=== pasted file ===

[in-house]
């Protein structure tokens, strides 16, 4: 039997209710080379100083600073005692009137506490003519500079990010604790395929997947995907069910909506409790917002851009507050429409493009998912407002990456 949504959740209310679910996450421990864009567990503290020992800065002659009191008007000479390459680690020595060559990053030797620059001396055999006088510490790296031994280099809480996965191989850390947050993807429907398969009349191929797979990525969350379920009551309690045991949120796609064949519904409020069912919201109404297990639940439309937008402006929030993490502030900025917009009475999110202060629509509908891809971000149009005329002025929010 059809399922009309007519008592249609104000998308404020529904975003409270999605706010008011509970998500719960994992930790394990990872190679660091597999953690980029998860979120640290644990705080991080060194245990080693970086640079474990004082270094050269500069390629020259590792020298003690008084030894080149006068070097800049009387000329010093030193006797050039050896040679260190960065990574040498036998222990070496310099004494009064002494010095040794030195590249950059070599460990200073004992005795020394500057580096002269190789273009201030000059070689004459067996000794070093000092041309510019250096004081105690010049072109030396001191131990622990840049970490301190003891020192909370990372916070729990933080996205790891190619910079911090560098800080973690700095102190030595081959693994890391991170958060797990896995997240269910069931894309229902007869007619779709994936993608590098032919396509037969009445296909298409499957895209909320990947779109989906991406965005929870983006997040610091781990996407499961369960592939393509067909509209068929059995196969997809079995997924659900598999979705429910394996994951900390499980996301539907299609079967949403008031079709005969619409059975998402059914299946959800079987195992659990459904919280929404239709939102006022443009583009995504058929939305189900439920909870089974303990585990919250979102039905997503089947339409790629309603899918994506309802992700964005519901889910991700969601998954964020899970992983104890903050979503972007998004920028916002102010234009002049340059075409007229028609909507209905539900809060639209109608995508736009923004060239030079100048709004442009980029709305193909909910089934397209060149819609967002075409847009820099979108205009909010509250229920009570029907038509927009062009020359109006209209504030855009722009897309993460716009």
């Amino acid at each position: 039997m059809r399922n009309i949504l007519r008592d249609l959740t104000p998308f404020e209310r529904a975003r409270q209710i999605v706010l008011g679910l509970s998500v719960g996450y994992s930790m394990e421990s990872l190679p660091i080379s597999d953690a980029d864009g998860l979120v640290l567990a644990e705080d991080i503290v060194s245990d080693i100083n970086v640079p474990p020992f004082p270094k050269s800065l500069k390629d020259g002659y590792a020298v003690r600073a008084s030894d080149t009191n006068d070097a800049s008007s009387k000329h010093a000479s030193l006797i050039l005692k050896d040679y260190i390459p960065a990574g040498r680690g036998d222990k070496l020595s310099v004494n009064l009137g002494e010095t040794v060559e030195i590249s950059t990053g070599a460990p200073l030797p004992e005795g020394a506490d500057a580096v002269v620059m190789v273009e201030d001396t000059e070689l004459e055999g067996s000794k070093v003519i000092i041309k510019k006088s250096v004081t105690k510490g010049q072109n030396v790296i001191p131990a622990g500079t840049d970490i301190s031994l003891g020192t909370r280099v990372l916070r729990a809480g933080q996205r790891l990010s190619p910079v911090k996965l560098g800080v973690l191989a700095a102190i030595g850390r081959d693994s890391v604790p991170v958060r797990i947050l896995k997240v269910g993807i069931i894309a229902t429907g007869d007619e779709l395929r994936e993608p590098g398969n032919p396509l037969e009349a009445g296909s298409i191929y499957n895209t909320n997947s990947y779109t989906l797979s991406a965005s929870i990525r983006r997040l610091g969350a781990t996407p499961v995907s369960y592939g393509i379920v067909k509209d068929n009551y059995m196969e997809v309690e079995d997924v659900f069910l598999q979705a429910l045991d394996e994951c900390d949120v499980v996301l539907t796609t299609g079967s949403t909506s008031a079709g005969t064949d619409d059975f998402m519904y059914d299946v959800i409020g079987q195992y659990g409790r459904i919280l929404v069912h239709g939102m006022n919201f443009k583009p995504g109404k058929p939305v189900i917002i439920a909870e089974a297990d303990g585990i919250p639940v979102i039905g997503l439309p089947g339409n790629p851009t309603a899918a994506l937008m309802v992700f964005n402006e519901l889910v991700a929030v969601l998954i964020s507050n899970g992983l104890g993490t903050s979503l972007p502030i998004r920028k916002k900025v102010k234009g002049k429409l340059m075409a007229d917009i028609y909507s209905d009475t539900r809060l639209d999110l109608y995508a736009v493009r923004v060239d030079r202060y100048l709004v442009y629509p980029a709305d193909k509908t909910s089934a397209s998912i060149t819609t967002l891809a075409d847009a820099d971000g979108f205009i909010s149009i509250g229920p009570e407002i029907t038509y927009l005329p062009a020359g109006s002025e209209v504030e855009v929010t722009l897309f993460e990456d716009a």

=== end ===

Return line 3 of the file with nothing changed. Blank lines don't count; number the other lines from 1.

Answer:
């Amino acid at each position: 039997m059809r399922n009309i949504l007519r008592d249609l959740t104000p998308f404020e209310r529904a975003r409270q209710i999605v706010l008011g679910l509970s998500v719960g996450y994992s930790m394990e421990s990872l190679p660091i080379s597999d953690a980029d864009g998860l979120v640290l567990a644990e705080d991080i503290v060194s245990d080693i100083n970086v640079p474990p020992f004082p270094k050269s800065l500069k390629d020259g002659y590792a020298v003690r600073a008084s030894d080149t009191n006068d070097a800049s008007s009387k000329h010093a000479s030193l006797i050039l005692k050896d040679y260190i390459p960065a990574g040498r680690g036998d222990k070496l020595s310099v004494n009064l009137g002494e010095t040794v060559e030195i590249s950059t990053g070599a460990p200073l030797p004992e005795g020394a506490d500057a580096v002269v620059m190789v273009e201030d001396t000059e070689l004459e055999g067996s000794k070093v003519i000092i041309k510019k006088s250096v004081t105690k510490g010049q072109n030396v790296i001191p131990a622990g500079t840049d970490i301190s031994l003891g020192t909370r280099v990372l916070r729990a809480g933080q996205r790891l990010s190619p910079v911090k996965l560098g800080v973690l191989a700095a102190i030595g850390r081959d693994s890391v604790p991170v958060r797990i947050l896995k997240v269910g993807i069931i894309a229902t429907g007869d007619e779709l395929r994936e993608p590098g398969n032919p396509l037969e009349a009445g296909s298409i191929y499957n895209t909320n997947s990947y779109t989906l797979s991406a965005s929870i990525r983006r997040l610091g969350a781990t996407p499961v995907s369960y592939g393509i379920v067909k509209d068929n009551y059995m196969e997809v309690e079995d997924v659900f069910l598999q979705a429910l045991d394996e994951c900390d949120v499980v996301l539907t796609t299609g079967s949403t909506s008031a079709g005969t064949d619409d059975f998402m519904y059914d299946v959800i409020g079987q195992y659990g409790r459904i919280l929404v069912h239709g939102m006022n919201f443009k583009p995504g109404k058929p939305v189900i917002i439920a909870e089974a297990d303990g585990i919250p639940v979102i039905g997503l439309p089947g339409n790629p851009t309603a899918a994506l937008m309802v992700f964005n402006e519901l889910v991700a929030v969601l998954i964020s507050n899970g992983l104890g993490t903050s979503l972007p502030i998004r920028k916002k900025v102010k234009g002049k429409l340059m075409a007229d917009i028609y909507s209905d009475t539900r809060l639209d999110l109608y995508a736009v493009r923004v060239d030079r202060y100048l709004v442009y629509p980029a709305d193909k509908t909910s089934a397209s998912i060149t819609t967002l891809a075409d847009a820099d971000g979108f205009i909010s149009i509250g229920p009570e407002i029907t038509y927009l005329p062009a020359g109006s002025e209209v504030e855009v929010t722009l897309f993460e990456d716009a």